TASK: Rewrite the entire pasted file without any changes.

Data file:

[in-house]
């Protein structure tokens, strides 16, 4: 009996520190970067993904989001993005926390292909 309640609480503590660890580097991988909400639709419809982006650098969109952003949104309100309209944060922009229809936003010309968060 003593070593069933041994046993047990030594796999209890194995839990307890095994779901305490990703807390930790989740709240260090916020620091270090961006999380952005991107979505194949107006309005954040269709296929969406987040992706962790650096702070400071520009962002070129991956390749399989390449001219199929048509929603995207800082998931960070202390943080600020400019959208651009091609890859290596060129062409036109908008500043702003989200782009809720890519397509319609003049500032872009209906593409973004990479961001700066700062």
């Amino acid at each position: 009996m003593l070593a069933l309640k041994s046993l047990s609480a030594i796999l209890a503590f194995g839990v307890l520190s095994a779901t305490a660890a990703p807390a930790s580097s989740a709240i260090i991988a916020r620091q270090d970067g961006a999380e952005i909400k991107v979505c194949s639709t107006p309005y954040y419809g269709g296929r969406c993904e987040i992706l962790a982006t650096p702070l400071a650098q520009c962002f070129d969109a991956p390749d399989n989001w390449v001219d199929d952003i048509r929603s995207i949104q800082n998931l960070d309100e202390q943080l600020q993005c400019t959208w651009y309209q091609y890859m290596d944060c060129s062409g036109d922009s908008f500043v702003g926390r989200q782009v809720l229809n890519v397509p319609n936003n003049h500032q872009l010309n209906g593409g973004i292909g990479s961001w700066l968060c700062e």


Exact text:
[in-house]
């Protein structure tokens, strides 16, 4: 009996520190970067993904989001993005926390292909 309640609480503590660890580097991988909400639709419809982006650098969109952003949104309100309209944060922009229809936003010309968060 003593070593069933041994046993047990030594796999209890194995839990307890095994779901305490990703807390930790989740709240260090916020620091270090961006999380952005991107979505194949107006309005954040269709296929969406987040992706962790650096702070400071520009962002070129991956390749399989390449001219199929048509929603995207800082998931960070202390943080600020400019959208651009091609890859290596060129062409036109908008500043702003989200782009809720890519397509319609003049500032872009209906593409973004990479961001700066700062």
């Amino acid at each position: 009996m003593l070593a069933l309640k041994s046993l047990s609480a030594i796999l209890a503590f194995g839990v307890l520190s095994a779901t305490a660890a990703p807390a930790s580097s989740a709240i260090i991988a916020r620091q270090d970067g961006a999380e952005i909400k991107v979505c194949s639709t107006p309005y954040y419809g269709g296929r969406c993904e987040i992706l962790a982006t650096p702070l400071a650098q520009c962002f070129d969109a991956p390749d399989n989001w390449v001219d199929d952003i048509r929603s995207i949104q800082n998931l960070d309100e202390q943080l600020q993005c400019t959208w651009y309209q091609y890859m290596d944060c060129s062409g036109d922009s908008f500043v702003g926390r989200q782009v809720l229809n890519v397509p319609n936003n003049h500032q872009l010309n209906g593409g973004i292909g990479s961001w700066l968060c700062e």